The Attack on Children in the School System

| April 9, 2018

The New York Times published a couple of weeks ago entitled, “In Sweden’s Preschools, Boys Learn to Dance and Girls Learn to Yell,” it outlines the work of a gender progressive pre-school in Stockholm. In this school, the teachers only use “gender-neutral pronouns,” and in an effort to stem off a split along traditional gender lines, they removed all dolls, cars, and other “gendered” toys. The article states: “Science may still be divided over whether gender differences are rooted in biology or culture, but many of Sweden’s government-funded preschools are doing what they can to deconstruct them. State curriculum urges teachers and principals to embrace their role as social engineers, requiring them to ‘counteract traditional gender roles and gender patterns.’” Social engineers, counteracting gender roles – in preschools.
Having just returned from the United Nations Commission on the Status of Women, reading this article didn’t tell me anything I didn’t already know, but it did strike a cord. The very first discussion I attended, on the very first day of the commission, was a panel presentation put on by the Netherlands and France entitled, “Gender Stereotyping: Why We Do It, Why It’s a Problem and How We Fight It.” This panel, made up of four women and a transgendered man, sought to discuss the dangers of traditional genders as, “something that we have created,” and can thus get rid of. They discussed at great length the idea that, our unconscious gender stereotyping creates gender inequalities, and this begins in a large part in the home, where men and women are expected to fill particular roles. It was at this point that they really got to the crux of what they are seeking to establish: Gender and Intersectional Inclusive curriculums in schools, with the ultimate goal of “creating a civilization without the effects of gender.” And because children start to learn traditional gender norms at a very young age in the household, this non-gendered education needs to start very early, because children conform to what they learn and see and therefore need to be educated before traditional gender roles affect their unconscious biases.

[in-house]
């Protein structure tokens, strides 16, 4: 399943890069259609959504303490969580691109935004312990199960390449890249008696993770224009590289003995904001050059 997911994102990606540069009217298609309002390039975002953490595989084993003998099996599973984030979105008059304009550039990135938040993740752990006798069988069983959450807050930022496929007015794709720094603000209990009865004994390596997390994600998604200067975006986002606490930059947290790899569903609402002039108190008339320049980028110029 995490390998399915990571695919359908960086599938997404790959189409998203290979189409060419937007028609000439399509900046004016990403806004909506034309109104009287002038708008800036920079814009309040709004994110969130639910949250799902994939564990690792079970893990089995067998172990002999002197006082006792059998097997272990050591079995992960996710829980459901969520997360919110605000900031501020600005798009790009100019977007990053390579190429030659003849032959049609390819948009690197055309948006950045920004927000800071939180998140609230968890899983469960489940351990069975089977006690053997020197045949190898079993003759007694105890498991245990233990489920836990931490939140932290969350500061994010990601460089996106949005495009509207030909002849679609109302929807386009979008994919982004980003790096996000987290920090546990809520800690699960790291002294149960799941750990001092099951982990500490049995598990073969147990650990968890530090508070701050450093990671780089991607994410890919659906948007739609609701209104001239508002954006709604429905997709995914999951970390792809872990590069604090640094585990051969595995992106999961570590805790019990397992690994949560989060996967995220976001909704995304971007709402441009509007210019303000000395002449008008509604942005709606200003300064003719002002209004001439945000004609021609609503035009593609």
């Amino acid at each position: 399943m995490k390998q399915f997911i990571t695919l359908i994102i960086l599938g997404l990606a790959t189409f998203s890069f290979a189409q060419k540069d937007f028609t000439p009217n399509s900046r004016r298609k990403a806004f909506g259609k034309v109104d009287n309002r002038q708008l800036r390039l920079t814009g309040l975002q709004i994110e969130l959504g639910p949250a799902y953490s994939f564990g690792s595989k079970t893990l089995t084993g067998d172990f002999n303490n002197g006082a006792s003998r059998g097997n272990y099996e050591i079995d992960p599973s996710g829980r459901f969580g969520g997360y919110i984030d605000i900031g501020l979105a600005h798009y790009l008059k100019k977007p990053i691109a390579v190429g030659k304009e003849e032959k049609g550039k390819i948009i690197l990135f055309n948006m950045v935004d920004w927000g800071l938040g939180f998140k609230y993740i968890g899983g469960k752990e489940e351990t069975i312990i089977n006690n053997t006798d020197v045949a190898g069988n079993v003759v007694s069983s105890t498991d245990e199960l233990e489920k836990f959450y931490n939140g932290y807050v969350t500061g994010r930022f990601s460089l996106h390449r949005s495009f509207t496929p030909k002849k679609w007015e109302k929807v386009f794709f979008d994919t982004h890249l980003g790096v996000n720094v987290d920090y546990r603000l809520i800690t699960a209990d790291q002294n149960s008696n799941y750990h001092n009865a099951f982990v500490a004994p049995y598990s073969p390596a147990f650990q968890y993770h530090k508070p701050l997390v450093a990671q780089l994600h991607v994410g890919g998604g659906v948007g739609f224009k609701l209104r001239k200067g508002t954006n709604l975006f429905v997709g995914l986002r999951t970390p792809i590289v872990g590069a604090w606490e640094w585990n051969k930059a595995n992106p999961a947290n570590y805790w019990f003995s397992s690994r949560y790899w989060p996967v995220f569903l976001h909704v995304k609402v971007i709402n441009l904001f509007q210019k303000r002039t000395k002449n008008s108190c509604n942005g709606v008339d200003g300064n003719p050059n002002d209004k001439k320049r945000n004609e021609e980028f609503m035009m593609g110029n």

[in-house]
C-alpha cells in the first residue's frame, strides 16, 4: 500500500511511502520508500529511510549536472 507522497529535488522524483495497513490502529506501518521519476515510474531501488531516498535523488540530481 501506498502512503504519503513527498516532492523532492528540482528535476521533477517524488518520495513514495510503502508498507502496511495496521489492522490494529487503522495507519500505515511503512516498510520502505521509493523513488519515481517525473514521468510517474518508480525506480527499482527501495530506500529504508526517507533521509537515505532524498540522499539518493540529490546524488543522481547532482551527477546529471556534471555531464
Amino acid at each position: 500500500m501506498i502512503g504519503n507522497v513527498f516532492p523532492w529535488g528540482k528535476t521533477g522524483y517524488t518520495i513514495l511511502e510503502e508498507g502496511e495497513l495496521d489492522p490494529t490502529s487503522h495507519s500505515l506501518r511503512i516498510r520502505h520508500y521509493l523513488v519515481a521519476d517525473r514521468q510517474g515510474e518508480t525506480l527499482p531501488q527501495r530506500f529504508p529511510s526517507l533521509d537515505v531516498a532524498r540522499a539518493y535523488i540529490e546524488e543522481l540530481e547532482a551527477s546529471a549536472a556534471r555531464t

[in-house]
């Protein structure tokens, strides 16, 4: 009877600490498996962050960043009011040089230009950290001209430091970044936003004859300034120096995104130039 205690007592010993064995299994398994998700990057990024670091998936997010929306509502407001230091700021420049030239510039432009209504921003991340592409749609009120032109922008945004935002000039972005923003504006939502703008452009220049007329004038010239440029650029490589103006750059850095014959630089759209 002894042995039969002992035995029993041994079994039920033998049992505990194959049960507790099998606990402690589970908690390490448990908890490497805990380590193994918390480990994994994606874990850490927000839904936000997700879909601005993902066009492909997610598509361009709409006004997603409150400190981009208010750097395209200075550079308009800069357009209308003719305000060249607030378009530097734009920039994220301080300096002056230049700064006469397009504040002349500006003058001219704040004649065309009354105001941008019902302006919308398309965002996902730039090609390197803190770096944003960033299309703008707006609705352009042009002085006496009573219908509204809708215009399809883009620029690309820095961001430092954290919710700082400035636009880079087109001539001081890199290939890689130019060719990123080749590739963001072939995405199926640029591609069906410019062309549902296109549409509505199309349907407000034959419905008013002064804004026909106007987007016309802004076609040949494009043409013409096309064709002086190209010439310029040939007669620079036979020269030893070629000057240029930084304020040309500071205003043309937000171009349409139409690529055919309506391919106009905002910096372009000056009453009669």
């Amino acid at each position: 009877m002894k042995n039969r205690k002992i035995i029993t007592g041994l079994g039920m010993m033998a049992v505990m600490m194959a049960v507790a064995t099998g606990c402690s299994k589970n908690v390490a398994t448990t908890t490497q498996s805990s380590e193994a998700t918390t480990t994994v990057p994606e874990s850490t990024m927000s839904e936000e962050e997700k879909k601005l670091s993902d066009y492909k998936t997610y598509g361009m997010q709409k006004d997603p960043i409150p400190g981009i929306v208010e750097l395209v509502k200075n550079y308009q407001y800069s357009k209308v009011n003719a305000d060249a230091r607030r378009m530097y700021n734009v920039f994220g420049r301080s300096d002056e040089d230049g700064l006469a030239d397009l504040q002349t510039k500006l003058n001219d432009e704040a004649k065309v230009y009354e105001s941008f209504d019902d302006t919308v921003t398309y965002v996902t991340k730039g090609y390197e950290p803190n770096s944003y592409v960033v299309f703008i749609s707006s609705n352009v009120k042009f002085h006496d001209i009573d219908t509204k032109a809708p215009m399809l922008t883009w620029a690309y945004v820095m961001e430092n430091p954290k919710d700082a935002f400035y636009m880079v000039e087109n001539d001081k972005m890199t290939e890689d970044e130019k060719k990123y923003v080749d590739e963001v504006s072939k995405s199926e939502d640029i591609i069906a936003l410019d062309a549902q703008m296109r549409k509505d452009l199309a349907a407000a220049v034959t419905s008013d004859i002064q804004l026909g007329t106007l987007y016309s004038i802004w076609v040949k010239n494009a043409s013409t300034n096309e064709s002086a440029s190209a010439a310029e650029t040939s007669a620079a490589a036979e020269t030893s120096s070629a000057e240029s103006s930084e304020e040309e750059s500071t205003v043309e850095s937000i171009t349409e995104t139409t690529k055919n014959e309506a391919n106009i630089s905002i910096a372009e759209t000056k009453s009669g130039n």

When asked the question of, “what about parental involvement or belief of the parent in traditional gender roles?” The panel responded that parents cannot control the sexuality of their children, and regardless or not of parental agreement, children need to learn this information. This seems to create a very confusing and potentially dangerous environment for a small child, who at the age of four is asked to choose between what is being taught to them in the school system about their identity, and what they are told at home. The discussions ended with the moderator of the panel concluding that gender is simply a societal construct based on what body parts a child is born with, and the world is better off without them.
Sweden thus, is not alone in its approach toward gender-neutral schooling, and I predict that this trend will be one that continues to make its way through the school system unless immediate action is taken against this form of curriculum.

This is the link to the article by The New York Times: